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Donald Trump

Donald Trump threatens to shut down US government at his ‘fun’ rally

President spent Saturday evening with supporters in Michigan. Meanwhile he was roasted by comedian Michelle Wolf at the ‘phoney’ White House correspondents dinner in the US capital

PUBLISHED : Sunday, 29 April, 2018, 1:56pm
UPDATED : Sunday, 29 April, 2018, 10:20pm

US President Donald Trump said he would shut down the government in September if Congress did not approve enough border funding in next year’s budget to satisfy him, a threat he made after criticising immigration laws as “pathetic”.

In a speech to animated supporters at a sports arena in Washington, Michigan, north of Detroit, Trump sketched out his arguments for the 2018 midterm election, mixing praise for what he sees as his accomplishments and fanning fears of continuing threats to the nation, such as a border “overrun” by immigrants, drugs and murderous gangs.

“The Democrats don’t care about our military – they don’t – and they don’t care about our borders, and I don’t think they care much about crime,” Trump said.

Later, he added, “a vote for a Democrat in November is a vote for open borders and crime – it’s very simple. It’s also a vote for much higher taxes. It’s also a vote for ‘be careful of your Second Amendment’, OK? Be careful.”

The president touted a US$1.6 billion appropriation in the recent government spending plan as allowing for substantial construction of his promised wall on the US-Mexico border, even though much of the activity to date was begun before his presidency. At the same time, however, he insisted the money turned over so far was not enough.

“We have to have borders and we have to have them fast … and we need the wall,” he said, then referred to the fall spending bill: “We come up again on September 28, and if we don’t get border security, we have no choice; we’ll close down the country because we need border security.”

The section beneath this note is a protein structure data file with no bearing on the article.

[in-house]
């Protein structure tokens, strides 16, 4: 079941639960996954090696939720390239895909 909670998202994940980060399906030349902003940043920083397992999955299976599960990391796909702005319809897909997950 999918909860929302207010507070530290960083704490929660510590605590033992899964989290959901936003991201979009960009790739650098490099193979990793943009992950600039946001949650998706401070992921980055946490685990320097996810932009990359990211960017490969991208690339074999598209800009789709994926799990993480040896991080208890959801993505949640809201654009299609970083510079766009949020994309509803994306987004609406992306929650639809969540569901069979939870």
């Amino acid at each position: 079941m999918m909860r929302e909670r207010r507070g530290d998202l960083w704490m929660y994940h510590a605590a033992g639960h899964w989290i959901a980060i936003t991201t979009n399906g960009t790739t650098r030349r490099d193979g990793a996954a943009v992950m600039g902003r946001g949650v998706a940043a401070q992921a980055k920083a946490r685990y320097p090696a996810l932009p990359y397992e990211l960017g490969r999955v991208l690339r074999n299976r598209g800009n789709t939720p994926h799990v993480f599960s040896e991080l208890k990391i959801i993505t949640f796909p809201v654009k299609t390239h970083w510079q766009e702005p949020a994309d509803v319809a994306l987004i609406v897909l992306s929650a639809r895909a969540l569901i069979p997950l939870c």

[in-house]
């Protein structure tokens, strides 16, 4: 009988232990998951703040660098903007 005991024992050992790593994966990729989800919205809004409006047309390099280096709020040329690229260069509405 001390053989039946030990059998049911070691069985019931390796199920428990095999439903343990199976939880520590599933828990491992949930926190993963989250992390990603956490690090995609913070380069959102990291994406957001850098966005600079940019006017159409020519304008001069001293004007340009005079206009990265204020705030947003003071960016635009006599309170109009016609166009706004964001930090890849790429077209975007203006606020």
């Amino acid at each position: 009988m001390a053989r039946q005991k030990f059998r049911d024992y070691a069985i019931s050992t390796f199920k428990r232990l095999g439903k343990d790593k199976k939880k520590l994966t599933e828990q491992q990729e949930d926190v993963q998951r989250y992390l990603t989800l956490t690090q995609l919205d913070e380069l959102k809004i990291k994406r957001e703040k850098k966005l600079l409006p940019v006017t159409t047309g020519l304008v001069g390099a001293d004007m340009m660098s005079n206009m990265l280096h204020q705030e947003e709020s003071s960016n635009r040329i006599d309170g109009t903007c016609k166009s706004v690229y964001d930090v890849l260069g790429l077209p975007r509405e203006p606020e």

The president did not specify the amount of funding he thought necessary, although earlier administration estimates have cited a figure of more than US$20 billion. He did not criticise Mexico nor repeat his campaign promise that Mexico would pay for the wall.

Trump also acknowledged the downside of his crackdown on immigration, both illegal and legal. He told the crowd – in a passage that drew less applause than most of his speech – that he would let in immigrants under certain visas to supplement American workers.

“We’re going to let them in because you need them,” he said. “We need people to be able to come into our country, do their jobs, help you on the farms and then they leave.

“Guest workers: don’t we agree we have to have them?”

His speech in Washington began at the same time residents of another Washington – in the District of Columbia – were gathering at a hotel for the White House Correspondents’ Association dinner.

Trump was invited to the dinner but for the second year spurned it to hold a campaign rally.

Within the first minute of his speech, Trump made the contrast between the tuxedoed DC denizens and his visit with voters in an area that has been buffeted by economic troubles.

“You may have heard I was invited to another event tonight, the White House Correspondents’ dinner,” he said, drawing boisterous boos from the audience.

“But I’d much rather be in Washington, Michigan, than Washington, DC, that I can tell you.”